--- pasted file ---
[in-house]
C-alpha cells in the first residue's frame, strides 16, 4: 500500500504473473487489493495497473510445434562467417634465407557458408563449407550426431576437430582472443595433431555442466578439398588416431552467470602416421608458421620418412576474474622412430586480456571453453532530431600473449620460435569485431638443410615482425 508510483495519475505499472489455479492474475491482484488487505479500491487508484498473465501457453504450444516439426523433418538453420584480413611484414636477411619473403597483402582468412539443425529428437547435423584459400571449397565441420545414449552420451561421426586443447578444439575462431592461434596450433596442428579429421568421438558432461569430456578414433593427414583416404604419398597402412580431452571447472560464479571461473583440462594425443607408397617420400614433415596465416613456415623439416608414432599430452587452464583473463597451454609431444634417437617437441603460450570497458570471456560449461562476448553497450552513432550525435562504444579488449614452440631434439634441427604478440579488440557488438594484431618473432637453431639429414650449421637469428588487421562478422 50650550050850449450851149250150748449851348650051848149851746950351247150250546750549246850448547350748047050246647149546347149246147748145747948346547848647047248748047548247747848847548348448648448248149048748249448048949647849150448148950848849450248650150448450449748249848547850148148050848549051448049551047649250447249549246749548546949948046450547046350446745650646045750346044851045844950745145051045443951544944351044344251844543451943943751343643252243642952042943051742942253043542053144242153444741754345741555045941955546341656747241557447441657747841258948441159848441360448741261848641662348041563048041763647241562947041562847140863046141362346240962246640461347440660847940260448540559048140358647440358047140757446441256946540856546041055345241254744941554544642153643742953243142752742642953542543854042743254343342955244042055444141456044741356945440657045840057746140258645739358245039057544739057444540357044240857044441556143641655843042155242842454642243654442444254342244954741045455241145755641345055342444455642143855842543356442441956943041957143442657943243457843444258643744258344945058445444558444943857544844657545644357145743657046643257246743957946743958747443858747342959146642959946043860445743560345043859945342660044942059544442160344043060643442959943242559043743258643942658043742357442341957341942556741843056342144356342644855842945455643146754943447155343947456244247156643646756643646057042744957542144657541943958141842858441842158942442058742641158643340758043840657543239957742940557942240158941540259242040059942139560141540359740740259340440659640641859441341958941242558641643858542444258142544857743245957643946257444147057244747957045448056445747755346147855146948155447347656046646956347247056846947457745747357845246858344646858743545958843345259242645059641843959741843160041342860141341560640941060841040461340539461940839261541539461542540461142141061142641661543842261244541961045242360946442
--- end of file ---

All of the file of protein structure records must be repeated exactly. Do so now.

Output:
[in-house]
C-alpha cells in the first residue's frame, strides 16, 4: 500500500504473473487489493495497473510445434562467417634465407557458408563449407550426431576437430582472443595433431555442466578439398588416431552467470602416421608458421620418412576474474622412430586480456571453453532530431600473449620460435569485431638443410615482425 508510483495519475505499472489455479492474475491482484488487505479500491487508484498473465501457453504450444516439426523433418538453420584480413611484414636477411619473403597483402582468412539443425529428437547435423584459400571449397565441420545414449552420451561421426586443447578444439575462431592461434596450433596442428579429421568421438558432461569430456578414433593427414583416404604419398597402412580431452571447472560464479571461473583440462594425443607408397617420400614433415596465416613456415623439416608414432599430452587452464583473463597451454609431444634417437617437441603460450570497458570471456560449461562476448553497450552513432550525435562504444579488449614452440631434439634441427604478440579488440557488438594484431618473432637453431639429414650449421637469428588487421562478422 50650550050850449450851149250150748449851348650051848149851746950351247150250546750549246850448547350748047050246647149546347149246147748145747948346547848647047248748047548247747848847548348448648448248149048748249448048949647849150448148950848849450248650150448450449748249848547850148148050848549051448049551047649250447249549246749548546949948046450547046350446745650646045750346044851045844950745145051045443951544944351044344251844543451943943751343643252243642952042943051742942253043542053144242153444741754345741555045941955546341656747241557447441657747841258948441159848441360448741261848641662348041563048041763647241562947041562847140863046141362346240962246640461347440660847940260448540559048140358647440358047140757446441256946540856546041055345241254744941554544642153643742953243142752742642953542543854042743254343342955244042055444141456044741356945440657045840057746140258645739358245039057544739057444540357044240857044441556143641655843042155242842454642243654442444254342244954741045455241145755641345055342444455642143855842543356442441956943041957143442657943243457843444258643744258344945058445444558444943857544844657545644357145743657046643257246743957946743958747443858747342959146642959946043860445743560345043859945342660044942059544442160344043060643442959943242559043743258643942658043742357442341957341942556741843056342144356342644855842945455643146754943447155343947456244247156643646756643646057042744957542144657541943958141842858441842158942442058742641158643340758043840657543239957742940557942240158941540259242040059942139560141540359740740259340440659640641859441341958941242558641643858542444258142544857743245957643946257444147057244747957045448056445747755346147855146948155447347656046646956347247056846947457745747357845246858344646858743545958843345259242645059641843959741843160041342860141341560640941060841040461340539461940839261541539461542540461142141061142641661543842261244541961045242360946442